Facebook Says It’s Pretty Good at TV, Too
Dick Costolo and company have spent the last couple of years honing their pitch, which they are shouting as often as possible in the run-up to their IPO: Twitter can deliver eyeballs to TV, and TV can deliver dollars to Twitter.
Up until this summer, Facebook didn’t try muscling into Twitter’s would-be virtuous cycle. But, for whatever reason,* Facebook has changed gears, and is now making its own TV pitch, with increasing frequency.
Rose’s speech is basically an entry-level social TV explainer, so if you’ve been following this stuff you won’t find anything new here. A Facebook-specific TLDR:
- Social TV isn’t new, and Facebook has been doing it for a long time. Remember when they got Betty White on SNL?
- Facebook is really big.
- Not only is Facebook much bigger than Twitter, but you know everyone’s name on Facebook, which makes what happens on Facebook more useful to its users (and presumably to programmers/advertisers): “These conversations aren’t taking place between a bunch of anonymous strangers … these are real conversations between real people, based on real identity. More than any other platform, Facebook mirrors the way people have always engaged in conversations about TV — with the people who really matter to them.”**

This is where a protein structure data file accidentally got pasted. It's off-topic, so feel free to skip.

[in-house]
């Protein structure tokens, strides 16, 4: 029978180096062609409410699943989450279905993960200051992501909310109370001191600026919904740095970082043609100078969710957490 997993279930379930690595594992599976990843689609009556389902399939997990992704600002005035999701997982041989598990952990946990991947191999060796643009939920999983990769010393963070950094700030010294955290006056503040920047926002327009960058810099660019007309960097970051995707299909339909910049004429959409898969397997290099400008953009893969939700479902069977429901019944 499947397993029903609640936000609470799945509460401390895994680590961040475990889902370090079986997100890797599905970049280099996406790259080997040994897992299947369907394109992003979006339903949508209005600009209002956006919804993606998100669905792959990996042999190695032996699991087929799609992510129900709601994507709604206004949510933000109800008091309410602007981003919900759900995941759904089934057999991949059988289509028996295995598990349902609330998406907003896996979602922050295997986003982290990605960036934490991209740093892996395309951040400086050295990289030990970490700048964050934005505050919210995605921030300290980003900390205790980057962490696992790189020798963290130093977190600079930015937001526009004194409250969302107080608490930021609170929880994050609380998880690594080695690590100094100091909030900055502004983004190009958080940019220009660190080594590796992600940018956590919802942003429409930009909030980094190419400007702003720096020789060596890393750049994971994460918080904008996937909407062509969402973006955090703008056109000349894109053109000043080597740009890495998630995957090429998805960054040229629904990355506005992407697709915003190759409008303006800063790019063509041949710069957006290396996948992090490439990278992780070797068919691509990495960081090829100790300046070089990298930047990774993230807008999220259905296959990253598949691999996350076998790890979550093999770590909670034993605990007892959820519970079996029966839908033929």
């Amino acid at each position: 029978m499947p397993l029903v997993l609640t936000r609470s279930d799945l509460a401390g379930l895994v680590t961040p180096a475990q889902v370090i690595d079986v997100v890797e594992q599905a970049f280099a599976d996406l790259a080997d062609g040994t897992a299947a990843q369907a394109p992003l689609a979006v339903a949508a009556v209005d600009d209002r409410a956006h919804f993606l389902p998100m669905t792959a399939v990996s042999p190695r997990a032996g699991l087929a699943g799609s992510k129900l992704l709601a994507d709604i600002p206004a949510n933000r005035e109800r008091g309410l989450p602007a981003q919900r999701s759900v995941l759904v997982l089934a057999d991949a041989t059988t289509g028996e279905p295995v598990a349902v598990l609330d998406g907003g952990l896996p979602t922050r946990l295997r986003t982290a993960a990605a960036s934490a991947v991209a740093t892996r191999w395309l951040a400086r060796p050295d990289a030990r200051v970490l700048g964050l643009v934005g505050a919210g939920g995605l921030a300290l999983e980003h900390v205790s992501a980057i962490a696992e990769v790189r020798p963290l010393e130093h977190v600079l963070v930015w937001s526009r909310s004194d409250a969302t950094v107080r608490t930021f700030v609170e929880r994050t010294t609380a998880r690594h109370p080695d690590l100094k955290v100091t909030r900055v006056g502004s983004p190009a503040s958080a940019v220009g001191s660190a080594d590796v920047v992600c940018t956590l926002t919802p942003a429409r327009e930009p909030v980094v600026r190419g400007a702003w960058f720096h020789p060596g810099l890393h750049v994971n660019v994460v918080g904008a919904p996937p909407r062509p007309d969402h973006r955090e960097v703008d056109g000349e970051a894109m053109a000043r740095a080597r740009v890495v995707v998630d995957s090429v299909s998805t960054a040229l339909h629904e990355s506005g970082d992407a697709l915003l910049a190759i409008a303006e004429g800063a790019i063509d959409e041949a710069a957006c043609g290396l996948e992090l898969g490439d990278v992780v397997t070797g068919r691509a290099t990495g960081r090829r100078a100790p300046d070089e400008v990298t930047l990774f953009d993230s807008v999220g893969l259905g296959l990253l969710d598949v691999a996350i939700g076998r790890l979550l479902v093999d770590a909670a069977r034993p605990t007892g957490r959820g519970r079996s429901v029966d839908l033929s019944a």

- Celebrities and brands are totally using Facebook! Miley Cyrus used Instagram to hype her totally-scandalous-but-now-we-seem-to-be-ok-with-it VMA performance. And here’s a picture of a panda on a rocking horse from Ricky Gervais, and Rose says it has stirred his interest in watching the comedian’s “Derek” on Netflix. This seems unlikely. But, okay.
* Maybe Facebook left social TV alone because it didn’t think there was real money there. Or maybe it left it alone because it had other priorities. Or maybe it’s making noise now because it would like to capitalize on and/or interfere with Twitter’s IPO run-up. Maybe all of the above.
** Twitter’s answer to this argument, by the way, is that its TV conversations are better because they’re happening in “real time” or something close to it, while Facebook chatter is more diffuse.